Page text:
Spirits: Aperitivi go with food

spirits
Vesper (Deb Lindsey for The Washington Post)
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By Jason Wilson
Special to The Washington Post
Tuesday, November 2, 2010; 4:35 PM

TURIN, ITALY

Cocktails are a strange proposition in Italy, as I once again experienced last week during a visit there.

Non mi piace il cocktail - I don't like cocktails - I've been told many times by my Italian acquaintances, often during the aperitivo hour while they sip a Spritz, perhaps the most popular drink in the country. It's a mix of Aperol, club soda and prosecco.

Americans might call a Spritz a cocktail. But Italians can, of course, split the thinnest of hairs over food and drink categories. Okay, so in Italy, Aperol Spritz is not a cocktail. It's an aperitivo. Va bene.

Still, it's always surprising that stronger cocktails don't have a more prominent place in Turin. The Piedmont region, after all, is the home of vermouth, with Cinzano and Carpano first producing the fortified wine here in the 18th century. Big spirits companies such as Martini and Campari, whose recipes date from the 19th century, are still headquartered nearby. In fact, historically, many of the grand, ornate bars in the central piazzas made their own vermouths and amari. Turin gave us vermouth, and we gave the world the martini and the Manhattan.

Even with all that spirits history, you rarely see people sipping martinis. For instance, even though my favorite, the Negroni (gin, Campari, sweet vermouth), was invented in Italy and is available here, I rarely see the Torinese drinking it. If people drink cocktails at all, it's generally late at night, when they drink mostly bad mojitos or vodka drinks or beer.

Much of that has to do with food. The Italians must drink with food, which is why you can find an entire culture of lighter aperitivi, with multiple variations containing splashes of Campari, Aperol, prosecco, white wine or soda, served along with free food at most bars during happy hour. Some of these spreads, with meat, cheese, vegetables, bruschetta and sandwiches, could serve as meals in themselves.

Stronger cocktails just don't pair as well with food. At home, an inventive American bartender might once in a while try to make a case for cocktail-food pairings. But Italians probably would hear none of it. Aperitivo, white wine, red wine, dessert wine, coffee, grappa: That's how the drinks are staged.

In Turin, it was interesting to meet with Roberto Bava, a fourth-generation winemaker. His family owns Giulio Cocchi, which makes two fortified wines now available in the United States: Cocchi Barolo Chinato and Cocchi Aperitivo Americano. I've written before about his delicious Barolo Chinato, a Barolo wine that's infused with quinine bark ("china" or key-NAH) and other herbs and spices, creating a smooth, spicy drink with a kiss of quinine.

In order to market Barolo Chinato in Italy, Bava had to convince people that his fortified wine pairs beautifully, after dinner, with chocolate (which it does). Meanwhile, in the United States, Barolo Chinato has been embraced by innovative bartenders in martini variations such as Adam Bernbach's Darkside, again illustrating the difference in drinking cultures.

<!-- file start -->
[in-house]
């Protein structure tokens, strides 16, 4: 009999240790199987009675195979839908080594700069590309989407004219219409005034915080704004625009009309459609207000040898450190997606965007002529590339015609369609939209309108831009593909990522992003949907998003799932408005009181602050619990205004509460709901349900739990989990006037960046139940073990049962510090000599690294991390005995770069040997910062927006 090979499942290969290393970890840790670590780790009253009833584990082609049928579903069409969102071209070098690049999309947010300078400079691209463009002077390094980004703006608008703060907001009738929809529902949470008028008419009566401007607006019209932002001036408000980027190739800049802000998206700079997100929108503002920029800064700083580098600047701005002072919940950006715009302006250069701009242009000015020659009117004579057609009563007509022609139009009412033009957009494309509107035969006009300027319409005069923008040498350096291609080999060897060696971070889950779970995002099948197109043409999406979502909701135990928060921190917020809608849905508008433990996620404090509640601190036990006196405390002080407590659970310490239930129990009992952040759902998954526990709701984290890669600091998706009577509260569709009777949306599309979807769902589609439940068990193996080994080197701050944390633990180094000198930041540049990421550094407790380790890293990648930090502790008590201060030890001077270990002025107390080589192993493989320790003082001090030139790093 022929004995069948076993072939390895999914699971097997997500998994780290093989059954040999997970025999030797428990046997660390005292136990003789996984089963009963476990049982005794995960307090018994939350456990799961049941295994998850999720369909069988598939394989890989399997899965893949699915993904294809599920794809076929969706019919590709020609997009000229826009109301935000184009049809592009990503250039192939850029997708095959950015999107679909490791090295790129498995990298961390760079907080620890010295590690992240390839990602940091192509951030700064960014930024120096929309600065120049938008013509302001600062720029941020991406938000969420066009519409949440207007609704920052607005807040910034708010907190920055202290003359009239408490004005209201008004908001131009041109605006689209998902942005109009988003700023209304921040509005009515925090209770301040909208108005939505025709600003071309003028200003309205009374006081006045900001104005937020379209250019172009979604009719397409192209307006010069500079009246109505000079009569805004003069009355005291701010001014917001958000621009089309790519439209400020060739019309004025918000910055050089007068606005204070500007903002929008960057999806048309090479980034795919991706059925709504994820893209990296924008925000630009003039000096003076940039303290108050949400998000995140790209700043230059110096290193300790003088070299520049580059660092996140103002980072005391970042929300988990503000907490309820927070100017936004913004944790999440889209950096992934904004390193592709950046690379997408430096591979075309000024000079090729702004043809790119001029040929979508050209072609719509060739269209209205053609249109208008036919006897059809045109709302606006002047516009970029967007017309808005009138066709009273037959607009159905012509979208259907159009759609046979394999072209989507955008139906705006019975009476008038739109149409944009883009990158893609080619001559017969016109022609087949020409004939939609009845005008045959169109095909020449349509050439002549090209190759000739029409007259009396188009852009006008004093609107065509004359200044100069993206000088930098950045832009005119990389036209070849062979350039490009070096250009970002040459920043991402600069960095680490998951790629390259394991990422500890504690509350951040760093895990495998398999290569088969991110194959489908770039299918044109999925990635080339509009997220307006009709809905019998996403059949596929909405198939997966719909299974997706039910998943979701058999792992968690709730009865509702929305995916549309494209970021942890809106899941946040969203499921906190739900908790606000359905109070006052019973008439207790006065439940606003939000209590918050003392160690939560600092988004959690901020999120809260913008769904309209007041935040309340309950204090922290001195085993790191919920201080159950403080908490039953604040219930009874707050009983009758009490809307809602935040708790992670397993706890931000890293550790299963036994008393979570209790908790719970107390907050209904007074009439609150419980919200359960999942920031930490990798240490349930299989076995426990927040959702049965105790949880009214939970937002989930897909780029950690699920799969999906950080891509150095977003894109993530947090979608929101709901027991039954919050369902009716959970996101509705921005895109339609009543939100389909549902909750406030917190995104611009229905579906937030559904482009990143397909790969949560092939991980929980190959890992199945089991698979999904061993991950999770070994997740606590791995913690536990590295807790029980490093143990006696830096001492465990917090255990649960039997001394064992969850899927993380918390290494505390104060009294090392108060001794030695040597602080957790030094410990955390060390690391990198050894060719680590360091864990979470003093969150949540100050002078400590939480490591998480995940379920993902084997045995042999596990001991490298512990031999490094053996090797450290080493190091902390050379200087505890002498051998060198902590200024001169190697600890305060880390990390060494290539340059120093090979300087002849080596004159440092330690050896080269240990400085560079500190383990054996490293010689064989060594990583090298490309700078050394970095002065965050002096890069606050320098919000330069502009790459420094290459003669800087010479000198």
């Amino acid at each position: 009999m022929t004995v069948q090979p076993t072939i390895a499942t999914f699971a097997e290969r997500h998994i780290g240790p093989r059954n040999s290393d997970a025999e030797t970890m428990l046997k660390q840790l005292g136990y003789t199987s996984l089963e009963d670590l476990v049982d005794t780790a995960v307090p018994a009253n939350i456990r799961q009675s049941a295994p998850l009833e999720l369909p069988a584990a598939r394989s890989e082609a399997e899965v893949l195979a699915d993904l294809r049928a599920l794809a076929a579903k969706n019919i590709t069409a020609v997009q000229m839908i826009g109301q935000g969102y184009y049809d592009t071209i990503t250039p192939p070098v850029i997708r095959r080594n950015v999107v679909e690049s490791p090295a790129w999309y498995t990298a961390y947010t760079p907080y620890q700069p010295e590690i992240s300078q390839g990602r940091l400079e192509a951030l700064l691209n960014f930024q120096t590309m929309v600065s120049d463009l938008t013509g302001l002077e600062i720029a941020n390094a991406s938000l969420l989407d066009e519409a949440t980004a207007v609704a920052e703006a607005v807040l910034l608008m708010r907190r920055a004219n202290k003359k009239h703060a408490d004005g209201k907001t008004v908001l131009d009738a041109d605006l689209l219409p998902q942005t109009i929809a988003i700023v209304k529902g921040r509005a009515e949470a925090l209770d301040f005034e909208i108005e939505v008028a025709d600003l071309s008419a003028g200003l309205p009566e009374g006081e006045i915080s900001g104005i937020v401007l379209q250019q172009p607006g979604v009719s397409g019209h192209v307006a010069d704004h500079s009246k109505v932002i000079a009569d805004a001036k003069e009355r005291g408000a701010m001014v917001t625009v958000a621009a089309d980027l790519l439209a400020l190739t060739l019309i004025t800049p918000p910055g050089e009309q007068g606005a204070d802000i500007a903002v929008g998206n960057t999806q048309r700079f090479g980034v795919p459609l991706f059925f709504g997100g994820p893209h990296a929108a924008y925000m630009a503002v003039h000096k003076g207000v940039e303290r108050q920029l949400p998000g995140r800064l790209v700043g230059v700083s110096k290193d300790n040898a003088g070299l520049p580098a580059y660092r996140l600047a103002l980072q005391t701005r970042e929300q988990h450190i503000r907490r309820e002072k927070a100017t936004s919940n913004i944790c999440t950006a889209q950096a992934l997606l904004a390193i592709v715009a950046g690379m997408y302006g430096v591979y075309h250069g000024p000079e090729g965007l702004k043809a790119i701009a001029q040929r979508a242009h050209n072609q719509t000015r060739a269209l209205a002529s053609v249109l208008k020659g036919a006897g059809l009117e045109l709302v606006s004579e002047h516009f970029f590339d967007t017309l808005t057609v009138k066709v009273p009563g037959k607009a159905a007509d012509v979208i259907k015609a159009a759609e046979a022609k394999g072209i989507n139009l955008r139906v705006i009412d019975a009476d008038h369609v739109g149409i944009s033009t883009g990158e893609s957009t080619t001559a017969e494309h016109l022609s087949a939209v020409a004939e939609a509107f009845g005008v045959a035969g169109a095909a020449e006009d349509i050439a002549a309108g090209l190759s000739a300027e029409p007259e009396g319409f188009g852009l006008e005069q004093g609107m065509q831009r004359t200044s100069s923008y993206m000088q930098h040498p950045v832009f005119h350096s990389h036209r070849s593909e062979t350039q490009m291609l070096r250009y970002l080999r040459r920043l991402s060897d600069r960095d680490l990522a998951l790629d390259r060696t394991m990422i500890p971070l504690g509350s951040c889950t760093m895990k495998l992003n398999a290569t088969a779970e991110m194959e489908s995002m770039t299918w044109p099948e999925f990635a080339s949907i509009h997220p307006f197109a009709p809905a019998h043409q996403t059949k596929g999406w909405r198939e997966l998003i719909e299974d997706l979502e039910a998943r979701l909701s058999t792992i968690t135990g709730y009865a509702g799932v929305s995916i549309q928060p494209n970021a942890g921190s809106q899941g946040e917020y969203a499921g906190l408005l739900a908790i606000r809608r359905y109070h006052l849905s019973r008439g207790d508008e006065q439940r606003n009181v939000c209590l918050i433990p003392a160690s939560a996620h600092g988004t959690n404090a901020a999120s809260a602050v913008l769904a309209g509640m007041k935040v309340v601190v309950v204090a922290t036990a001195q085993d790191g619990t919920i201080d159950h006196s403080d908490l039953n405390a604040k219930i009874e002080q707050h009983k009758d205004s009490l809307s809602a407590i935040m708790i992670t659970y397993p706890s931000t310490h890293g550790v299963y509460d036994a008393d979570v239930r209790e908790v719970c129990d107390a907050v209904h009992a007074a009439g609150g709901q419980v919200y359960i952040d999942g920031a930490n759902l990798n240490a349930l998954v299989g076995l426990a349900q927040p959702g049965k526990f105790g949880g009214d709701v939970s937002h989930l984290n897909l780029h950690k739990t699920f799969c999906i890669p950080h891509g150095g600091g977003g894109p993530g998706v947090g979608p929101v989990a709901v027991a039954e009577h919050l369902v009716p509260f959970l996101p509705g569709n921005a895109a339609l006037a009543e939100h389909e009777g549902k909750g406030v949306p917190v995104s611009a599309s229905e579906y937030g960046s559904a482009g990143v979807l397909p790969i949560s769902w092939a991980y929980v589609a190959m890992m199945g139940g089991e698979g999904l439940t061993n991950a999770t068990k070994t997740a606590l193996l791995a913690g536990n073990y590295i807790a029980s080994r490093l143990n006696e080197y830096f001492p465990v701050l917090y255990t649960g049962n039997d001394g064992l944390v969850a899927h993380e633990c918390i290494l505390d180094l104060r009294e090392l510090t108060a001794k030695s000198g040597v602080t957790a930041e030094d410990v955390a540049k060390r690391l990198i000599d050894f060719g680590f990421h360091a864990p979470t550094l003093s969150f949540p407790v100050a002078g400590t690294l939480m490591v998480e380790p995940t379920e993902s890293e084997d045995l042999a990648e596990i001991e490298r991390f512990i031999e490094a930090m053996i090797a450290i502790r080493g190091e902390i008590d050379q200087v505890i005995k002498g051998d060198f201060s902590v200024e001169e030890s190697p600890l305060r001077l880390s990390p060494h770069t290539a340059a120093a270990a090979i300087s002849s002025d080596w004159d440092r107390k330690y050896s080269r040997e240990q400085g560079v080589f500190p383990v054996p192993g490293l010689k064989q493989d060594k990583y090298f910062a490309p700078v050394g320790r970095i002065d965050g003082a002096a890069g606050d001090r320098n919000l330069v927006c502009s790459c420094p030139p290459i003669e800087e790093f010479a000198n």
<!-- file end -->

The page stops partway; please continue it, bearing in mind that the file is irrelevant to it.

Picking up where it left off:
In the spring, Haus Alpenz began importing Bava's Cocchi Aperitivo Americano, thus restoring a missing link in the cocktail world. Cocchi Aperitivo Americano is a white wine aperitif (with a base of Moscato d'Asti) that's infused with herbs, fruit and spices including quinine bark, making it a true quinquina.

In Italy, Cocchi Aperitivo Americano would be served chilled on ice, where its touch of bitter would be a match for the happy hour spread. But in the English-speaking world, it has been a revelation to bartenders, because now they can make the vaunted Vesper cocktail, otherwise known as James Bond's "shaken, not stirred" martini from Ian Fleming's 1953 novel "Casino Royale."

There was a surge of interest in the Vesper a few years ago when the "Casino Royale" film was out. But the Vesper, per Agent 007, called for Kina Lillet, which no longer exists. Lillet Blanc, the usual substitute, lacks the quinine element of the original version. Cocchi Aperitivo Americano now stands in nicely for the Kina Lillet and offers an authentic taste of Bond.

On the Saturday night of my trip, Bava threw a Vesper "martini" party at a bar in Turin called the Jazz Club But this being Italy, it couldn't be only about drinking; there had to be food as well. So bartender Fulvio Piccinino demonstrated how surprisingly well the Vesper cocktail paired with raw oysters and cured salmon.

Now, I doubt James Bond would go in for food with his cocktail. (Nor would Bond probably have gone in for my group's bad gyrations on the Jazz Club dance floor, which included an unfortunate attempt at the Robot by yours truly.) But setting Bond aside, I believe oysters and salmon with a Vesper is an inspired match.

In a way, the night was a real cultural exchange. For once, the Italians were drinking an actual Anglo-Saxon cocktail. Meanwhile, they showed us a new twist on pairing food and spirits.

Like I always say: Cocktails. Building bridges.

Recipe

Vesper

Wilson can be reached at food@washpost.com. Follow him on Twitter at www.twitter.com/boozecolumnist. He will be signing copies of his new book, "Boozehound: On the Trail of the Rare, the Obscure, and the Overrated in Spirits," on Tuesday from 5:30 to 8:30 p.m. at the National Press Club's Book Fair and Authors' Night.


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